A Do Not Resuscitate (DNR) order can complement a living will and a health care power of attorney in expressing an individual’s preferences regarding end-of-life care. Essentially, this order provides that someone does not want to receive cardiopulmonary resuscitation (CPR) from emergency medical personnel if it otherwise would be appropriate. If you do not have a DNR order, you will receive CPR automatically as part of emergency efforts to save your life.
These documents also may be known as DNR forms, DNR directives, or Comfort Ones, and they can be used in hospitals or other contexts. While virtually any adult can craft a DNR order, they are often devised by people who have philosophical objections to receiving CPR, are suffering from a terminal illness, or have a serious heart or respiratory condition. The existence of a DNR order may be shown by wearing a visible indicator like a bracelet, necklace, or ankle bracelet.
DNR Orders Can Stand on Their Own
DNR orders are medical documents signed by a physician and separate from a will or other estate planning document. You do not need a comprehensive estate plan to implement a DNR order.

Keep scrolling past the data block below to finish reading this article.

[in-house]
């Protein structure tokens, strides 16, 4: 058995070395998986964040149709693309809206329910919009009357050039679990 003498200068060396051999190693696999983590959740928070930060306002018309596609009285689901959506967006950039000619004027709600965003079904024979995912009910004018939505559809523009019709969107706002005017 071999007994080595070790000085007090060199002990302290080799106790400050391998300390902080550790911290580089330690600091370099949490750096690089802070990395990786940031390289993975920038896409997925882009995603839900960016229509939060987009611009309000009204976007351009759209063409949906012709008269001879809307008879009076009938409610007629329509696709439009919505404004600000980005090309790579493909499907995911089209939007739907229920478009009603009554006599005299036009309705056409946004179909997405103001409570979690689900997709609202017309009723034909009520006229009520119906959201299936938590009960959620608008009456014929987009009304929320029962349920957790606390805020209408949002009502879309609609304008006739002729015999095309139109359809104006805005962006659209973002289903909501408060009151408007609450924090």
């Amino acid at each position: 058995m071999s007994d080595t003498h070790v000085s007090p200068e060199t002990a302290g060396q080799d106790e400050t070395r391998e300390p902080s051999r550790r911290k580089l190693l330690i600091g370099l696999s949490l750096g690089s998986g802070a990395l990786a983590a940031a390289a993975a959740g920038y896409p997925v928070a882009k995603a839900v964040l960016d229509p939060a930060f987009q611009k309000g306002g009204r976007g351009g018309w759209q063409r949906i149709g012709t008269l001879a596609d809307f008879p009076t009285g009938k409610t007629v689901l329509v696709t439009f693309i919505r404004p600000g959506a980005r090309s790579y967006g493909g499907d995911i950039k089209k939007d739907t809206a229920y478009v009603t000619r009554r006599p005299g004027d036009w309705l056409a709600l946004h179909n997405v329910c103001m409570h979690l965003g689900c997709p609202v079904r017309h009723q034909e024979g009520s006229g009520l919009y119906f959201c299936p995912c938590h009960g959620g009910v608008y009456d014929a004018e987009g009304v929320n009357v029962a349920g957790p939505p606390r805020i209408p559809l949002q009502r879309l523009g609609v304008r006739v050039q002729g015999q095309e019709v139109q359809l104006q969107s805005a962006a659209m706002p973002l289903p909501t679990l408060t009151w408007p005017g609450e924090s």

Putting a DNR Order in Effect
Withholding CPR means that you will not receive chest compressions, electric shock treatments to your chest, artificial ventilation, tubes in your airways to assist breathing, or drugs to stimulate your heart. You may want to consult with one or more doctors to find out more about the pros and cons of withholding CPR. Most likely, you will need a doctor to sign a DNR order for it to be valid, and sometimes a doctor will need to complete the paperwork for you. Otherwise, your state health department may be able to assist you.
You also may want to discuss your decision to establish a DNR order with your family members and other caregivers. If you put the order into effect, whether or not you wear a visible indicator, you should make sure that the form is easily available. You probably will receive CPR if your form cannot be found, if it appears to have been altered, or if its legitimacy is at all uncertain.
A form called a Physician Order for Life Sustaining Treatment (POLST) may be used to complement or replace a DNR order. It also may be known as a Clinician Order for Life Sustaining Treatment (COLST) or a Medical Order for Scope of Treatment (MOST). It covers not only CPR but also other life-sustaining measures, including the use of antibiotics, feeding tubes, and intubation. However, it should not be viewed as a replacement for an advance health care directive.
Like DNR orders, POLST forms must be signed by a doctor or another health care professional. The form is often printed on bright paper to make it obvious in an individual’s medical records so that emergency medical personnel or other health care providers can find it more quickly.